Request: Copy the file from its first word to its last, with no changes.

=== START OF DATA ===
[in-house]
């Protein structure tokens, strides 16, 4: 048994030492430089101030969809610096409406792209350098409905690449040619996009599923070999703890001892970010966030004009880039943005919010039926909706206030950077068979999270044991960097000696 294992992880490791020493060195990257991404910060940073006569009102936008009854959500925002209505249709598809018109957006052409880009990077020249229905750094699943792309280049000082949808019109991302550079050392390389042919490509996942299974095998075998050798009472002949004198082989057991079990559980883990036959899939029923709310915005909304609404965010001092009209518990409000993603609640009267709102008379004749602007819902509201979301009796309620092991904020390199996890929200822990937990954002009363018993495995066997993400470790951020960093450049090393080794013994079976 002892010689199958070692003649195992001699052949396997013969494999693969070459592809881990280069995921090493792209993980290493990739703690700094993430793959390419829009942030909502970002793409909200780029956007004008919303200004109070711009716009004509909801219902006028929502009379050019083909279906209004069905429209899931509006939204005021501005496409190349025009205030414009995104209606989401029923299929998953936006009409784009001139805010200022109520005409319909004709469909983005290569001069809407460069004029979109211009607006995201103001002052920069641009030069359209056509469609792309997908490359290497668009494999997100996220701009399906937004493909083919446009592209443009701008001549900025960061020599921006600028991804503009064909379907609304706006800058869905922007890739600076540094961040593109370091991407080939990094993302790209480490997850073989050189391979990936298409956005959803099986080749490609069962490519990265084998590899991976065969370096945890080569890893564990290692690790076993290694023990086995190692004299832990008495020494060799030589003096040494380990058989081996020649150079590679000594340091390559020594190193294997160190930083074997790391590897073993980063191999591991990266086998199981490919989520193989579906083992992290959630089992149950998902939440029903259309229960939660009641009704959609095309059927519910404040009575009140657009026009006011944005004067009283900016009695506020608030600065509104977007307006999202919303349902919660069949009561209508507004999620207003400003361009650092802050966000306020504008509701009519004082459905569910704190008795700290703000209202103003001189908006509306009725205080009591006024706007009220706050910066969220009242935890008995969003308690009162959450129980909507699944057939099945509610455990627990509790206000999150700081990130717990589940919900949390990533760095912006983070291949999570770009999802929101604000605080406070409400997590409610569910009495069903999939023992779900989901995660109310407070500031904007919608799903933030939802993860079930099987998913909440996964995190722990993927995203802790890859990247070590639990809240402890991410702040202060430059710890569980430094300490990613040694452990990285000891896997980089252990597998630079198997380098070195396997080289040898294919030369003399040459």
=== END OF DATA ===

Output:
[in-house]
């Protein structure tokens, strides 16, 4: 048994030492430089101030969809610096409406792209350098409905690449040619996009599923070999703890001892970010966030004009880039943005919010039926909706206030950077068979999270044991960097000696 294992992880490791020493060195990257991404910060940073006569009102936008009854959500925002209505249709598809018109957006052409880009990077020249229905750094699943792309280049000082949808019109991302550079050392390389042919490509996942299974095998075998050798009472002949004198082989057991079990559980883990036959899939029923709310915005909304609404965010001092009209518990409000993603609640009267709102008379004749602007819902509201979301009796309620092991904020390199996890929200822990937990954002009363018993495995066997993400470790951020960093450049090393080794013994079976 002892010689199958070692003649195992001699052949396997013969494999693969070459592809881990280069995921090493792209993980290493990739703690700094993430793959390419829009942030909502970002793409909200780029956007004008919303200004109070711009716009004509909801219902006028929502009379050019083909279906209004069905429209899931509006939204005021501005496409190349025009205030414009995104209606989401029923299929998953936006009409784009001139805010200022109520005409319909004709469909983005290569001069809407460069004029979109211009607006995201103001002052920069641009030069359209056509469609792309997908490359290497668009494999997100996220701009399906937004493909083919446009592209443009701008001549900025960061020599921006600028991804503009064909379907609304706006800058869905922007890739600076540094961040593109370091991407080939990094993302790209480490997850073989050189391979990936298409956005959803099986080749490609069962490519990265084998590899991976065969370096945890080569890893564990290692690790076993290694023990086995190692004299832990008495020494060799030589003096040494380990058989081996020649150079590679000594340091390559020594190193294997160190930083074997790391590897073993980063191999591991990266086998199981490919989520193989579906083992992290959630089992149950998902939440029903259309229960939660009641009704959609095309059927519910404040009575009140657009026009006011944005004067009283900016009695506020608030600065509104977007307006999202919303349902919660069949009561209508507004999620207003400003361009650092802050966000306020504008509701009519004082459905569910704190008795700290703000209202103003001189908006509306009725205080009591006024706007009220706050910066969220009242935890008995969003308690009162959450129980909507699944057939099945509610455990627990509790206000999150700081990130717990589940919900949390990533760095912006983070291949999570770009999802929101604000605080406070409400997590409610569910009495069903999939023992779900989901995660109310407070500031904007919608799903933030939802993860079930099987998913909440996964995190722990993927995203802790890859990247070590639990809240402890991410702040202060430059710890569980430094300490990613040694452990990285000891896997980089252990597998630079198997380098070195396997080289040898294919030369003399040459």